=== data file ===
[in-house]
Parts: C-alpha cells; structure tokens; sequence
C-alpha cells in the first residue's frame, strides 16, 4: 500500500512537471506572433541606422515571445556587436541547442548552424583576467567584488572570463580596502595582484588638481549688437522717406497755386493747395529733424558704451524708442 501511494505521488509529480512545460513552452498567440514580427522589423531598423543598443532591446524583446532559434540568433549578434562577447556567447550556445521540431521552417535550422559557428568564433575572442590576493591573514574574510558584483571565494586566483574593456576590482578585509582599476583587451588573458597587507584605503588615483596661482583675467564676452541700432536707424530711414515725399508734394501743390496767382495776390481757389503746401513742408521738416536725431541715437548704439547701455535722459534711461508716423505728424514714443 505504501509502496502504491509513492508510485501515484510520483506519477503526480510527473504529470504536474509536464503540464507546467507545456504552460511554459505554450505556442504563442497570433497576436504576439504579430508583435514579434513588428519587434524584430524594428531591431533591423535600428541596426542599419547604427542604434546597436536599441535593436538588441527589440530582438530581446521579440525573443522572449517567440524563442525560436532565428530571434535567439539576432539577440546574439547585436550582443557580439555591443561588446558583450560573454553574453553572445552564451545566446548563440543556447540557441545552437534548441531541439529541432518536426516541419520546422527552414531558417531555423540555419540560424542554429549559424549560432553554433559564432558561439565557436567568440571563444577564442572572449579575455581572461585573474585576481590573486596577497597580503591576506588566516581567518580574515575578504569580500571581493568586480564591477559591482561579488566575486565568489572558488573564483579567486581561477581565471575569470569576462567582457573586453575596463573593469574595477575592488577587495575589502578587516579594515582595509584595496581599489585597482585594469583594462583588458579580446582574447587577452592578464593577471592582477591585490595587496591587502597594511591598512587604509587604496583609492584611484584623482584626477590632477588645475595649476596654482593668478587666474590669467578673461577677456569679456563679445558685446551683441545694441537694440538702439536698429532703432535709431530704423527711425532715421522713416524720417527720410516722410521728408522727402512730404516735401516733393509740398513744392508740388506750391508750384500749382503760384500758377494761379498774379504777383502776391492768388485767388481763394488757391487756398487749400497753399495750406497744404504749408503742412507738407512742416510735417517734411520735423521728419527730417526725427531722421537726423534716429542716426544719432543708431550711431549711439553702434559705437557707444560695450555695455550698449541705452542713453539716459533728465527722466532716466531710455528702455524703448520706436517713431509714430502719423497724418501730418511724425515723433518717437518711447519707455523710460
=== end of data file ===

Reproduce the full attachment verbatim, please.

[in-house]
Parts: C-alpha cells; structure tokens; sequence
C-alpha cells in the first residue's frame, strides 16, 4: 500500500512537471506572433541606422515571445556587436541547442548552424583576467567584488572570463580596502595582484588638481549688437522717406497755386493747395529733424558704451524708442 501511494505521488509529480512545460513552452498567440514580427522589423531598423543598443532591446524583446532559434540568433549578434562577447556567447550556445521540431521552417535550422559557428568564433575572442590576493591573514574574510558584483571565494586566483574593456576590482578585509582599476583587451588573458597587507584605503588615483596661482583675467564676452541700432536707424530711414515725399508734394501743390496767382495776390481757389503746401513742408521738416536725431541715437548704439547701455535722459534711461508716423505728424514714443 505504501509502496502504491509513492508510485501515484510520483506519477503526480510527473504529470504536474509536464503540464507546467507545456504552460511554459505554450505556442504563442497570433497576436504576439504579430508583435514579434513588428519587434524584430524594428531591431533591423535600428541596426542599419547604427542604434546597436536599441535593436538588441527589440530582438530581446521579440525573443522572449517567440524563442525560436532565428530571434535567439539576432539577440546574439547585436550582443557580439555591443561588446558583450560573454553574453553572445552564451545566446548563440543556447540557441545552437534548441531541439529541432518536426516541419520546422527552414531558417531555423540555419540560424542554429549559424549560432553554433559564432558561439565557436567568440571563444577564442572572449579575455581572461585573474585576481590573486596577497597580503591576506588566516581567518580574515575578504569580500571581493568586480564591477559591482561579488566575486565568489572558488573564483579567486581561477581565471575569470569576462567582457573586453575596463573593469574595477575592488577587495575589502578587516579594515582595509584595496581599489585597482585594469583594462583588458579580446582574447587577452592578464593577471592582477591585490595587496591587502597594511591598512587604509587604496583609492584611484584623482584626477590632477588645475595649476596654482593668478587666474590669467578673461577677456569679456563679445558685446551683441545694441537694440538702439536698429532703432535709431530704423527711425532715421522713416524720417527720410516722410521728408522727402512730404516735401516733393509740398513744392508740388506750391508750384500749382503760384500758377494761379498774379504777383502776391492768388485767388481763394488757391487756398487749400497753399495750406497744404504749408503742412507738407512742416510735417517734411520735423521728419527730417526725427531722421537726423534716429542716426544719432543708431550711431549711439553702434559705437557707444560695450555695455550698449541705452542713453539716459533728465527722466532716466531710455528702455524703448520706436517713431509714430502719423497724418501730418511724425515723433518717437518711447519707455523710460